- Urban Development
- Sustainable Communities
Lorne Turner served as Manager of Performance Management for the City of Toronto.
Lorne was a city practitioner, tasked with the professional, meaningful and honest monitoring of the progress of Toronto, alone and alongside other world cities. He firmly believed that all cities – in Ontario, Canada and around the world - succeed when working together, and that measuring this progress is absolutely critical. Lorne was a ‘details-guy’ who knew how the small brushstrokes blended together to paint a community, a country, and later in his life, he helped demonstrate how they could define urban life around the planet.
Lorne passed away last week, after a long battle with cancer. Lorne was in his role for almost 30 years (including Budget Director, North York, 1988-97).
Lorne’s passing is particularly poignant for city workers. Lorne was quiet and modest; he fit his professional accountant stereotype well. He was also highly effective. Last year, the global city indicator standard was published (ISO 37120). This standard is important for all cities and is anchored to Lorne’s perseverance, commitment and his ability to keep the City of Toronto actively engaged for the more than ten years it took to develop the idea. The idea and the standard owes much of its existence to Lorne.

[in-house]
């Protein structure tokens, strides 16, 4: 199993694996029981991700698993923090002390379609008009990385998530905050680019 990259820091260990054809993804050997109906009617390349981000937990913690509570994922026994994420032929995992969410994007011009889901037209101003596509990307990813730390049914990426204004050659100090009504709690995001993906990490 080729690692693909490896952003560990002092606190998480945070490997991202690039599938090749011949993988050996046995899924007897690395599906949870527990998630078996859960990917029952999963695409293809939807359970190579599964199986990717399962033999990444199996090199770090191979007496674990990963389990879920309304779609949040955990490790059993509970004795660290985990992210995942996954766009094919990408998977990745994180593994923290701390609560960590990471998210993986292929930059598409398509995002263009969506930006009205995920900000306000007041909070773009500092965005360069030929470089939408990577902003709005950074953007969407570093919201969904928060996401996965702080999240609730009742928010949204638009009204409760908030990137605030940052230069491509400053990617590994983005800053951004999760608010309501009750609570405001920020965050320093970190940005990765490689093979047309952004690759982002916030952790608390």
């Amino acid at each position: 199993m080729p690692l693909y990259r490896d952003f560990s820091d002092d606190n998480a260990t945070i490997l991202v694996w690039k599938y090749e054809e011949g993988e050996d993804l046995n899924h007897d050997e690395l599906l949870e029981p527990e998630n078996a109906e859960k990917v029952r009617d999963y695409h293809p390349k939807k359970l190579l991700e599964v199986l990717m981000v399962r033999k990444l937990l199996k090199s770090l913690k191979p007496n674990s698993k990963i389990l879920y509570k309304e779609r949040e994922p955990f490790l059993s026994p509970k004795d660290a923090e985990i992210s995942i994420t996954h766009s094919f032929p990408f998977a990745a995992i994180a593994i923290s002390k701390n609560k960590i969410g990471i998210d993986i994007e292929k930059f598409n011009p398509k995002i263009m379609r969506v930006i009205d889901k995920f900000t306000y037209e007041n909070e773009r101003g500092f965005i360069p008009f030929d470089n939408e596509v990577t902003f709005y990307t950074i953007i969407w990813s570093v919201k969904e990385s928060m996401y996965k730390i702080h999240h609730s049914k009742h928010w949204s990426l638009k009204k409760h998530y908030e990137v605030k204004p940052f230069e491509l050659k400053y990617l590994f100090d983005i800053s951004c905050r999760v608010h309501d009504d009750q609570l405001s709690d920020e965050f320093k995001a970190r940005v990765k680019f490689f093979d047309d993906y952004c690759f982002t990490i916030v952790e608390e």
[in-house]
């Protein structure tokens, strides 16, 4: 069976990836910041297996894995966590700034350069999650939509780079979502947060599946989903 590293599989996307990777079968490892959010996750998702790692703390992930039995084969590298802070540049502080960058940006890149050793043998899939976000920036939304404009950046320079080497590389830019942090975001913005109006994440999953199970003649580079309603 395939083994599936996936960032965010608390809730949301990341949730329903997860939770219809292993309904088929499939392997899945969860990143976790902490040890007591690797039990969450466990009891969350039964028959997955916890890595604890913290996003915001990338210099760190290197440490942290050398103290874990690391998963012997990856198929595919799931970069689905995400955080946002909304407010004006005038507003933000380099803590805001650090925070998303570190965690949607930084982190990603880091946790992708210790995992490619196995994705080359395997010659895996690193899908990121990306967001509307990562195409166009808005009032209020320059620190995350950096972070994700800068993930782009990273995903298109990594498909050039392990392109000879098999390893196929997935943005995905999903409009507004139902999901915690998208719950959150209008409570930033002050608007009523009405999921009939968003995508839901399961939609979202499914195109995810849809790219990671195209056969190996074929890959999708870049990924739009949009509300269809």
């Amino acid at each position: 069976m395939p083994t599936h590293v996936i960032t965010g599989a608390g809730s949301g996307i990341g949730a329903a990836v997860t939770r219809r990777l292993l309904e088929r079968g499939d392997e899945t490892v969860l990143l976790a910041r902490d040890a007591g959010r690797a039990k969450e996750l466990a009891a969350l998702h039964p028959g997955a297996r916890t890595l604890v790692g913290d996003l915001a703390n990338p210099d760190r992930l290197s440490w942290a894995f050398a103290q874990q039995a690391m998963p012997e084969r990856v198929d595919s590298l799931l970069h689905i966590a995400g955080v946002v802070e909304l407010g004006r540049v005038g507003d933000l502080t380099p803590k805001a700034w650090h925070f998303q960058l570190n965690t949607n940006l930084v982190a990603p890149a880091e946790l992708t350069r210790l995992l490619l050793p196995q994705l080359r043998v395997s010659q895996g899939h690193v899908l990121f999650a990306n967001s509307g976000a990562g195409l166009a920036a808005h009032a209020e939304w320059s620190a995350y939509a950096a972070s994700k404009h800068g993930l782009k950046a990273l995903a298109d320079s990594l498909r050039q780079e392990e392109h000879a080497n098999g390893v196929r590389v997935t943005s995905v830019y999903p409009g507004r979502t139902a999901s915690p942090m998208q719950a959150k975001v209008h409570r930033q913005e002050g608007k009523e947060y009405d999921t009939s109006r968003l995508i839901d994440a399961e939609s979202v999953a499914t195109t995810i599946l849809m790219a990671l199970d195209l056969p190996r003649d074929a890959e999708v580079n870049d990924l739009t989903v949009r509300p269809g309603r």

This aerial view of Hanoi, Vietnam, clearly shows areas of decreasing density between the city and the countryside, making it hard to define the limits of the "urban" area.
In everyday usage, terms related to human settlements have vague, shifting meanings. What one person might describe as a small ‘city’ might be a ‘town’ or ‘village’ for someone else; one person’s ‘megacity’ might be a cluster of cities from a different perspective. Similarly, we can usually identify areas that are clearly within a city and others that are outside it, but there is usually a peri-urban area of intermediate density that usually lies between the two, making it hard to define a clear city limit. Formal administrative boundaries may have historic or political meaning, but are rarely aligned with the physical or economic extents of the urban area.
What exactly is a city? It depends who you ask
It turns out there is no standard international definition of an ‘urban’ area or ‘urban’ population. Each country has its own definition, and collects data accordingly. The statistic that 50% of the world’s population is urban is arrived at simply by adding up these incomparable, and sometimes conflicting, definitions.
When we think of urban expansion in the 21st century, we often think of ‘sprawl’, a term that calls to mind low-density, car-oriented suburban growth, perhaps made up of single-family homes. Past studies have suggested that historically, cities around the world are becoming less dense as they grow, which has prompted worries about the environmental impacts of excess land consumption and automobile dependency. A widely cited rule of thumb is that as the population of a city doubles, its built area triples. But our new study on urban expansion in East Asia has yielded some surprising findings that are making us rethink this assumption of declining urban densities everywhere.
- population growth
- sustainable urbanization
- East Asia urban expansion
- population density
- Urban Development
- East Asia and Pacific
- Lao People's Democratic Republic
- Taiwan, China
- Korea, Democratic People's Republic of
- Korea, Republic of